Until Today, I've Only Told This Story To Three People In The Entire World
You may remember that I said a few weeks ago that I'm not a Halloween fan. I'm not, and I'm not going to post today about werewolves or serial killers. However, today's blog is about my most frightening experience--the one time in my life when I was completely, utterly mortified.
In the seventh grade I was by no means part of the In Crowd. And while I wish I could say I was counter-culture and comfortable in my own skin, that was definitely not the case. I was nerdy and awkward, and I desperately wanted to be one of Them. I wanted them to like me, and I wanted them to talk to me. I wanted the girls to think I was handsome and I wanted the boys to think I was good at sports. I wasn't, in either case, but I would do anything if it meant I could be.
I ran for student government--not because I was interested in it, but it seemed like the popular thing to do. All of Them were running, so I figured I might as well. I imagine I garnered about four votes. However, shortly after the elections, the school counselor approached me about an appointed position in the government--happily meaning that no one would have to vote for me. I jumped at the chance, of course, and was officially dubbed the Seventh Grade Representative of the Steering Committee.
I didn't even know what that was. All I knew was that it meant that I'd go to meetings with teachers and parents every couple of weeks, and once a week I'd meet with student government--I was finally hanging out with the cool kids. All the popular boys and all the pretty girls were there--and they associated with me. They'd ask me questions, and I'd ask them questions. It was only during lunch period on Wednesdays, of course, and they'd rarely glance in my direction the other 167 hours of the week, but at least I had my foot in the door.
Well, time moved on and winter came, and a Student Government Retreat was planned. I was ecstatic. Not only would I be hanging out with the cool kids, but it was at one of their cabins, and we'd be skiing. (I had never skied in my life, but I was sure it was going to be awesome--They talked about it all time.)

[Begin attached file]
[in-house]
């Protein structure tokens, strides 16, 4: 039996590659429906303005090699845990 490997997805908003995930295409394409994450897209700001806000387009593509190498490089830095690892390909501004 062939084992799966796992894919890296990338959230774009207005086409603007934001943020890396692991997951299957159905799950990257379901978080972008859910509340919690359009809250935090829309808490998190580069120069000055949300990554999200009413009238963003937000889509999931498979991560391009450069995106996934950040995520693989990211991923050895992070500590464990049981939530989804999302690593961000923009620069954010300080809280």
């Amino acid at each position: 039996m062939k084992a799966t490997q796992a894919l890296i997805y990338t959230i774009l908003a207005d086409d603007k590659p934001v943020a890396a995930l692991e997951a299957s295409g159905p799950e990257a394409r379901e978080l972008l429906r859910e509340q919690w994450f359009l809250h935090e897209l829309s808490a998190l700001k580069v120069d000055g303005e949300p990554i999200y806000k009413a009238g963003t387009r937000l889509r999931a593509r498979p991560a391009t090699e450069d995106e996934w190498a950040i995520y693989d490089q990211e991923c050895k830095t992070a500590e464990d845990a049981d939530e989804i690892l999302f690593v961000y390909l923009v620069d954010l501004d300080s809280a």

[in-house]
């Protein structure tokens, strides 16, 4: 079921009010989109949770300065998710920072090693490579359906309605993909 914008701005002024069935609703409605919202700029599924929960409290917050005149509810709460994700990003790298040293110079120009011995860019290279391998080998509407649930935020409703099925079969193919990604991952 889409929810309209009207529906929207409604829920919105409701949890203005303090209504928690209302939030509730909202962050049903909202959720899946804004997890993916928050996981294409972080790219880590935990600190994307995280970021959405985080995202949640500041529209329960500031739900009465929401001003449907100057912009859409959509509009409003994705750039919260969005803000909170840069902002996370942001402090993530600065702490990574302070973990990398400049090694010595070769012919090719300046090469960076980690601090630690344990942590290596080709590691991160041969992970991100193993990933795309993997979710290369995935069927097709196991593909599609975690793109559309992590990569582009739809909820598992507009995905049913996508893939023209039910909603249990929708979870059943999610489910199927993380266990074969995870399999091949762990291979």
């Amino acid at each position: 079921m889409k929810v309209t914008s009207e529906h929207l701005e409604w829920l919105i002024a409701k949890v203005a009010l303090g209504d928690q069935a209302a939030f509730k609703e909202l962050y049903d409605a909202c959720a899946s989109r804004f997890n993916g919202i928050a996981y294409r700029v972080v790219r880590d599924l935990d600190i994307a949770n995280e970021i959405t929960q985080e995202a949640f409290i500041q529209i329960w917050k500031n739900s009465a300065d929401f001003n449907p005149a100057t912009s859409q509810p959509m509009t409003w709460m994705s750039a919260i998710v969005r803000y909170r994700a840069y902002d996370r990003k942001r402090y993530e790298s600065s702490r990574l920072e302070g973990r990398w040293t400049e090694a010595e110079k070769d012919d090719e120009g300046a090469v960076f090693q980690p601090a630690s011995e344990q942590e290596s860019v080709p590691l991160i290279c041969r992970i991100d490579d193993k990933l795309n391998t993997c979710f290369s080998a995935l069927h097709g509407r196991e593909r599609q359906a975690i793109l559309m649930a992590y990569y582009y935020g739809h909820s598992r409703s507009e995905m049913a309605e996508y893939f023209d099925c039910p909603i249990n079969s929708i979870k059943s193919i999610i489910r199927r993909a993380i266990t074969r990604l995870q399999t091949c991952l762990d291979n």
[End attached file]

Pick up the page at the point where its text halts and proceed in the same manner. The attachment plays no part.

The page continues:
The day came and we all carpooled up into the mountains. There was joking and laughing and general rowdiness. We were, after all, in the seventh and eight grades and rambunctiousness ran rampant. I was still an outsider so mostly ended up laughing with the group instead of telling my own jokes, but that was more than enough for me. I was sitting next to Adrian--the kid who had been Mr. Popularity Number One since the moment he'd moved in during the fourth grade. He was taller than the rest of us, with blond spiky hair, and he'd grown up in California so we all knew he must be a surfer. All the girls liked him. He was the best basketball player in the school. He's who I wanted to be.
When we got to the cabin, we immediately set off to explore the place. The guys claimed their bedrooms and the girls claimed theirs. As the school counselor was coming up the stairs Adrian quickly stepped into a linen closet. It was the first door she opened when she reached the landing, and he jumped out to surprise her.
It was perfect. He'd hopped right in, she'd opened it up, and he scared the wits out of her.
Plus, it was Adrian. Now we all had to do it.
Someone hid in the bathroom, waiting for anyone to open the door. When someone did, he jumped and shouted, and we all thought it was hilarious. Another kid waited behind a corner of the hallway, just standing there until someone came along -- eventually someone did, and the joke continued. Sure, it wasn't the height of wit, but we were in the seventh grade. Plus, Adrian had started it.
So I had to try it. I was on the upper floor of the house, and I heard someone coming down the hall. Not only would I scare someone, but it sounded like a couple of girls. They were sure to shriek!
I ducked into the nearest hiding spot, which was a dark, empty bedroom. In a flash of brilliance, I leapt under the bed--the girls would walk in, I'd grab one of their ankles, and they'd scream. It was the perfect plan.
They walked in.
But in my scramble to get under the bed I ended up facing the wrong direction and couldn't reach their ankles. Instead, I heard the door close.
And there I was, in what I instantly realized was one of the girl bedrooms, with two girls in it, and the door was closed. And I was under the bed. Terrified.
I didn't know what to do. I could hear them talking, but there was a blanket dangling down and I couldn't see their feet--I didn't know where they were. But I knew their voices: popular girls. One was the class vice-president. And I was nobody, and I suddenly realized that jumping out and scaring people isn't all that funny even if you get the timing right. By that point they'd been in the room for a couple of minutes--jumping out then would be...weird.
So I waited. I don't know what I was waiting for. A miracle, I guess. I was completely mortified. I was paralyzed. I was afraid to breathe for fear they'd hear me. I was so stupid. I was the nerdy, unpopular kid. And I was under the girls' bed.
I have never, never been so scared.
I wish I could say that I was able to sneak out of the room, or that the girls eventually left. But I can't. I laid under that bed, on the verge of tears, for over an hour. I listened to them talking as they got ready for bed, and I listened to them talking as they laid there awake. I said more than a few desperate, frantic prayers under that bed. I'd gotten myself into a situation that couldn't possibly end well.
And it didn't.